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An Ommaya reservoir (also called an intraventricular reservoir) is a 2-part device that a neurosurgeon places on top of and inside of a child’s brain. A reservoir is a place where fluid collects.
The ventricles of the brain make cerebrospinal fluid (CSF), often called spinal fluid. Spinal fluid flows around your child’s brain and spinal cord. It cushions the brain and spinal cord to protect them from injury. Spinal fluid also brings nutrients to the brain and carries away waste products. Nutrients are substances that the body needs to function and maintain health.
An Ommaya reservoir helps your child’s care team:
Follow all instructions given to you by your surgical care team to prepare your child for this procedure.
Your child’s neurosurgeon places the reservoir during a surgical procedure. Your child will likely have general anesthesia. That means they will be asleep for the procedure. A member of the care team shaves the area where the surgical cuts will be made. They do not shave your child’s entire head.
During the procedure, your child’s neurosurgeon makes a small cut behind your child’s hairline. They insert the reservoir dome through the cut under the scalp. The neurosurgeon then passes the catheter through the brain into the space where spinal fluid is made. Then they stitch the cut closed.
This placement surgery usually takes about an hour.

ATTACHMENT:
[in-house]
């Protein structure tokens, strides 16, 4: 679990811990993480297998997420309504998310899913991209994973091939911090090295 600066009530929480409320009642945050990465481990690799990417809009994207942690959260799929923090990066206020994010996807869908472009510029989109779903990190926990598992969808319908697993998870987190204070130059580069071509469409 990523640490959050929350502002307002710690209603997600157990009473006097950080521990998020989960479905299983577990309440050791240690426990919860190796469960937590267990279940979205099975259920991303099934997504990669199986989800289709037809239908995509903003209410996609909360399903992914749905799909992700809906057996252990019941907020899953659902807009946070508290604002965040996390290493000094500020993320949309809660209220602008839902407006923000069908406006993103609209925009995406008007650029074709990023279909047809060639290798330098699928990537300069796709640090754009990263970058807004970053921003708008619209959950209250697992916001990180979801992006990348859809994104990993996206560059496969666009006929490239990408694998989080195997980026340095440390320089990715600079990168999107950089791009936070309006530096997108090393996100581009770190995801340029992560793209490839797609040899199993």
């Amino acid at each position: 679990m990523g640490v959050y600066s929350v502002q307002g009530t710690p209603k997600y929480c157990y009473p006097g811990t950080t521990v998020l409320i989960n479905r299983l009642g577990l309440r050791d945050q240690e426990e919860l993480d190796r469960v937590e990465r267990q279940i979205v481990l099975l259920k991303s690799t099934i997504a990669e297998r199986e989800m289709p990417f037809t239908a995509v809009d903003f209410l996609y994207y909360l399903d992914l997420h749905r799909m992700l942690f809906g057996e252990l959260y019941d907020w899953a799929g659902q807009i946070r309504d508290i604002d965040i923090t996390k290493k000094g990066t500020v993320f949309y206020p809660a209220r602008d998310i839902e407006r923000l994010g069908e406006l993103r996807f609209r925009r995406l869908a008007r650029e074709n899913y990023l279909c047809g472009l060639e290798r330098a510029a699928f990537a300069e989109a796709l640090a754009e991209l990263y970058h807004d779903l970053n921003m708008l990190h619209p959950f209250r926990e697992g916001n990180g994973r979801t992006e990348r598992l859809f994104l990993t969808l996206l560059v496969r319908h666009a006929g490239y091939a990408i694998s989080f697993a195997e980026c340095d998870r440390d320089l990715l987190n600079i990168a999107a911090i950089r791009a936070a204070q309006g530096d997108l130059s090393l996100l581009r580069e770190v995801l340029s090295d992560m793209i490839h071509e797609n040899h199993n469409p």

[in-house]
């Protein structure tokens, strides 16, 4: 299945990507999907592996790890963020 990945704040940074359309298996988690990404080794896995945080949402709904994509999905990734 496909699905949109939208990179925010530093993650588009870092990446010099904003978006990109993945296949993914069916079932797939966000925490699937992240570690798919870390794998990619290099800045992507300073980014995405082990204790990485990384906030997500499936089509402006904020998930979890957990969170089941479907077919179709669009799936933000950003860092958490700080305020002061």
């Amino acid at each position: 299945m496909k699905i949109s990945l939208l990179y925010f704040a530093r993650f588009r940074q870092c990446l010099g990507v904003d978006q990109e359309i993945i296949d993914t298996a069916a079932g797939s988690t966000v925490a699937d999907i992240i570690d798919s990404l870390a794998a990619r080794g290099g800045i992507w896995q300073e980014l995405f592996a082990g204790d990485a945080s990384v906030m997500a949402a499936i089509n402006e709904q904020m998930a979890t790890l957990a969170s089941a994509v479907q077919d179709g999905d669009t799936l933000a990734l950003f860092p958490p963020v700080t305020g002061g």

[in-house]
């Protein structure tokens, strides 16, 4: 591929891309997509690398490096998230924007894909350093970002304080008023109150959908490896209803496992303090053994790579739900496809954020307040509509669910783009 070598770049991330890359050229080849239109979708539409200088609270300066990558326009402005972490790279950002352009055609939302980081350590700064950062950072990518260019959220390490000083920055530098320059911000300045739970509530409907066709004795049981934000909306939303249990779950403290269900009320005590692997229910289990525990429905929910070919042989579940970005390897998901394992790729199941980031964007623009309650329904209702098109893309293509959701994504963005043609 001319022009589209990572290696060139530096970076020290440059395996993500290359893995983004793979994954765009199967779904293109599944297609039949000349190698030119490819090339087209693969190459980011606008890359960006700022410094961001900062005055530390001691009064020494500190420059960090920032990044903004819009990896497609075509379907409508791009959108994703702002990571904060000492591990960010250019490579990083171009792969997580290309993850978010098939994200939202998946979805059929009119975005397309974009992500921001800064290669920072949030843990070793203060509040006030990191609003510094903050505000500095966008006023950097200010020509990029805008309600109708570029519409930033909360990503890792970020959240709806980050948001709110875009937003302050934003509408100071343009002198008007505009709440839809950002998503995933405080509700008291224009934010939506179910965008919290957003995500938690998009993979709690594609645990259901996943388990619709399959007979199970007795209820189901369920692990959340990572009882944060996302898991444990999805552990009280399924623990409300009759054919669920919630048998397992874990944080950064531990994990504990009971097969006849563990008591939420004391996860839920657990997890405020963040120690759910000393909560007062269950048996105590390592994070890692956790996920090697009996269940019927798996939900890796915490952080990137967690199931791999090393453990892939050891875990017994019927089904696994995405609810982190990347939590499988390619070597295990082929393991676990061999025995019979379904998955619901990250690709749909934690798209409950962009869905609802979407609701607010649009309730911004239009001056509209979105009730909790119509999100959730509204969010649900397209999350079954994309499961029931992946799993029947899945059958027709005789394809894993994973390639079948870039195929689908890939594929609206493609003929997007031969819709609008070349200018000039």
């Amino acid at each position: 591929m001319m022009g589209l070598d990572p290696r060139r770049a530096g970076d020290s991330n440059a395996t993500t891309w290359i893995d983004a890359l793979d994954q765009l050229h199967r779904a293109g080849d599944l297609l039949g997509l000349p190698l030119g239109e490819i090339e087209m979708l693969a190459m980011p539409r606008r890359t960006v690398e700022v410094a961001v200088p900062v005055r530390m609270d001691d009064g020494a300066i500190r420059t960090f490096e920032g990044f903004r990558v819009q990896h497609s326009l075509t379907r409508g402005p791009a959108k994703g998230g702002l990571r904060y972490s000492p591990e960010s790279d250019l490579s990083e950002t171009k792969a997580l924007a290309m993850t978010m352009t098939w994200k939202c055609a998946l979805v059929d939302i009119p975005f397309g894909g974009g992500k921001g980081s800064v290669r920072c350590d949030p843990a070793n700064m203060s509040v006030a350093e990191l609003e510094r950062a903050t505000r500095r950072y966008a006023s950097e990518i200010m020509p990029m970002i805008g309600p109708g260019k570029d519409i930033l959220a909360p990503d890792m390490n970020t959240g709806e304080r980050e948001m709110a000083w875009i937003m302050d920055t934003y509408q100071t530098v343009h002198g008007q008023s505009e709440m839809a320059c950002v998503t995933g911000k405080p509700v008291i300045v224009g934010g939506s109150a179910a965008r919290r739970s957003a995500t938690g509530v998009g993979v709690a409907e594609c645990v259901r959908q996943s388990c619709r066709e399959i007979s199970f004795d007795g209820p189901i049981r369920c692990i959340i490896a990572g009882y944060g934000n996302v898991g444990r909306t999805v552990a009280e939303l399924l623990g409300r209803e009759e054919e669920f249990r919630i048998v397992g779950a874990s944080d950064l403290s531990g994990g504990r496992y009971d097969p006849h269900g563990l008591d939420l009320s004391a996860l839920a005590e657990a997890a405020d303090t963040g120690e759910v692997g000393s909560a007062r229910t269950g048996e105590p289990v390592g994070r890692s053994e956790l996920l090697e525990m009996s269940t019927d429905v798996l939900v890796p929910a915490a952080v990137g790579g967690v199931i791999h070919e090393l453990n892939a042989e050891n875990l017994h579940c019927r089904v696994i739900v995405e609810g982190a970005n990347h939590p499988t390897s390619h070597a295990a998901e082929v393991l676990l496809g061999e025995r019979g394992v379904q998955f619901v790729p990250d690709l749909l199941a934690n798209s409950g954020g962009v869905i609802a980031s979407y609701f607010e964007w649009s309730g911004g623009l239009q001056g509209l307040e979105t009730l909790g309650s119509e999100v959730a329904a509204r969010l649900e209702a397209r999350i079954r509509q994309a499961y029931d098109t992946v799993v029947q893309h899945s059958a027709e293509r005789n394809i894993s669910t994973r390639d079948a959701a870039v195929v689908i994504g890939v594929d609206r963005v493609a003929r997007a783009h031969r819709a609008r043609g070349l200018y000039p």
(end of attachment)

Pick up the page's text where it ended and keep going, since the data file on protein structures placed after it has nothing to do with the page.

Your child’s doctor will talk with you after the surgery. Your child may have bandages over the procedure site. They may need to stay in the hospital for some time as they heal. The care team will ask your child to move their fingers, toes, arms, and legs. They will also check the pupils of your child’s eyes and ask your child questions.
Your child may have a headache, nausea, or vomiting after Ommaya reservoir placement. Please tell your care team if your child is in pain or has any of the above symptoms. They can give medicines to help.
Your child may have mild swelling around their procedure site. Call your care team if you see any redness, drainage or swelling that is not mild or if you have any concerns.
Call your surgical care team if you have any questions.
Your child’s neurosurgeon will talk with you about the risks of the procedure. There is a small risk of:
Call your care team right away if your child has any signs or symptoms of infection.
Signs and symptoms of infection include:
Reviewed: October 2023